Three down and more to go. Today we’ll talk about Location as it relates to your Individual Beer Learning Plan or IBLP.
As the old real estate adage saws, location location location is critical to property activities. And it’s most certainly a component on your IBLP as well. Having lived all over the country from towns of 200 to major metropolitan areas as well as the in betweens, location can be taken for granted or a struggle when you want to learn about something.
In the case of beer, we’re fortunate to have the internet (take you reading this post for example!). It’s unfathomable how much information is simply available on the net. Like any tool box though, seek out various instruments to facilitate your learning about beer.
Where can you find and get all the tools you need? We already mentioned the almighty internet. Seek out tools like books, journals, magazines, newspapers, and all topic specific publications you can get your mitts on. Even when you scan and return, you can learn. If you’re fortunate to have a research library close by or are visiting a town with one, go there. Topics, like people and relationships, can and do cross over and are interconnected in all sorts of ways.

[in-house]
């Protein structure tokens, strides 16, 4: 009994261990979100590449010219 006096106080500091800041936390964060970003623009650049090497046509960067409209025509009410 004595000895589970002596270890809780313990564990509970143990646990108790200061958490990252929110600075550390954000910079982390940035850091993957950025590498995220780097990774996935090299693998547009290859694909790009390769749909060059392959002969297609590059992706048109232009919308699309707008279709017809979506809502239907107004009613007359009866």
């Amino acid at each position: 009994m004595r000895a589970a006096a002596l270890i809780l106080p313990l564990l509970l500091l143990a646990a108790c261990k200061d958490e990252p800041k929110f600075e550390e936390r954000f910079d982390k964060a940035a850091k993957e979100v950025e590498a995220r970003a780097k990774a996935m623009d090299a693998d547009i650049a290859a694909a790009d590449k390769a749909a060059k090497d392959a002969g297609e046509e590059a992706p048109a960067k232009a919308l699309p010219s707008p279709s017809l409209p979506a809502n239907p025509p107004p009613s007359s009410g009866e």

Depending on the resources you seek, location will be easier of harder to figure out. Regardless, keep digging, calling on people who may be able to suggest, introduce or otherwise nudge you forward.
Are they close by or father away? Can you take a walk to get to what you want? Bike? Motorcycle or skateboard or bus? If you’ve got a beer study partner or group, then pool your efforts and take field trips to breweries, libraries, festivals and education events. The truly remarkable thing about studying in groups is that you learn exponentially, not just times whatever number of people there are present.
If they are farther away, the still super useful postal system of mail is an oft neglected method of learning and researching today. A paper copy of a request for materials, conversations or other goods is much easier to remember and access for some. You don’t need electricity or a charged battery to access a simple politely written letter for help.
How do you get to them – or get them to you? The circle of info flow – from your questions to a resource and back again – needs the least amount of resistance as possible. The easier it is for you to make progress, the more progress you’ll make. Sounds simple yet we too often block our own progress with silly things like procrastination and unorganization. Ensure the channels are clear and wiiiiiiide open to give and receive.
And once you get information you’re seeking, be very sure to thank the appropriate helper – whether the librarian in person or on the phone or email, author, writer, researcher, brewer, and friends. Everyone who helps deserves thanks.
More to come